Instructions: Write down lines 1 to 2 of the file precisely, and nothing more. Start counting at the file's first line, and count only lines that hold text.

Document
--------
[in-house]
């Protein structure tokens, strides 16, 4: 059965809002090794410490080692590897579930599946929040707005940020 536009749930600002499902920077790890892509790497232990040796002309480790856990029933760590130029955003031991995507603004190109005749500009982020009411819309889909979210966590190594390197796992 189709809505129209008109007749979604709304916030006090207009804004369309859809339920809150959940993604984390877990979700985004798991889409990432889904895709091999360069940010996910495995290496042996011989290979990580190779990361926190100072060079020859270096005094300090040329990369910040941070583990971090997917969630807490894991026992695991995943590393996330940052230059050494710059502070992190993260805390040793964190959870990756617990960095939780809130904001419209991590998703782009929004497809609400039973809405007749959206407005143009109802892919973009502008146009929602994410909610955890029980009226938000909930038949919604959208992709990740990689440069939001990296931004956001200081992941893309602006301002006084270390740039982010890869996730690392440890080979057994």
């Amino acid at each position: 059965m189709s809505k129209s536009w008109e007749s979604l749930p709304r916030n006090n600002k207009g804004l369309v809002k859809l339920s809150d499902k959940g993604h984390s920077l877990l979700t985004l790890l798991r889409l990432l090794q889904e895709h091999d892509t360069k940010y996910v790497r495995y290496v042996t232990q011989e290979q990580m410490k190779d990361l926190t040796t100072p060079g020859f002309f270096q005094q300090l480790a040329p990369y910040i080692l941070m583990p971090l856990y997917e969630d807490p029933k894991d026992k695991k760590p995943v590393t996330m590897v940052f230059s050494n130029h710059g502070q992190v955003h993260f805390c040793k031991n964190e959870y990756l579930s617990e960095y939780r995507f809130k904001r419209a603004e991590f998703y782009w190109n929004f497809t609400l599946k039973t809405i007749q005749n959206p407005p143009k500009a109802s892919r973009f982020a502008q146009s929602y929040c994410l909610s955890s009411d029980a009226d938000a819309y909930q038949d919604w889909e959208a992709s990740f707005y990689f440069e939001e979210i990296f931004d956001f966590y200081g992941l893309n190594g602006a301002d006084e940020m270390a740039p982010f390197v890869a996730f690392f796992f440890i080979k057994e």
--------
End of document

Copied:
[in-house]
């Protein structure tokens, strides 16, 4: 059965809002090794410490080692590897579930599946929040707005940020 536009749930600002499902920077790890892509790497232990040796002309480790856990029933760590130029955003031991995507603004190109005749500009982020009411819309889909979210966590190594390197796992 189709809505129209008109007749979604709304916030006090207009804004369309859809339920809150959940993604984390877990979700985004798991889409990432889904895709091999360069940010996910495995290496042996011989290979990580190779990361926190100072060079020859270096005094300090040329990369910040941070583990971090997917969630807490894991026992695991995943590393996330940052230059050494710059502070992190993260805390040793964190959870990756617990960095939780809130904001419209991590998703782009929004497809609400039973809405007749959206407005143009109802892919973009502008146009929602994410909610955890029980009226938000909930038949919604959208992709990740990689440069939001990296931004956001200081992941893309602006301002006084270390740039982010890869996730690392440890080979057994």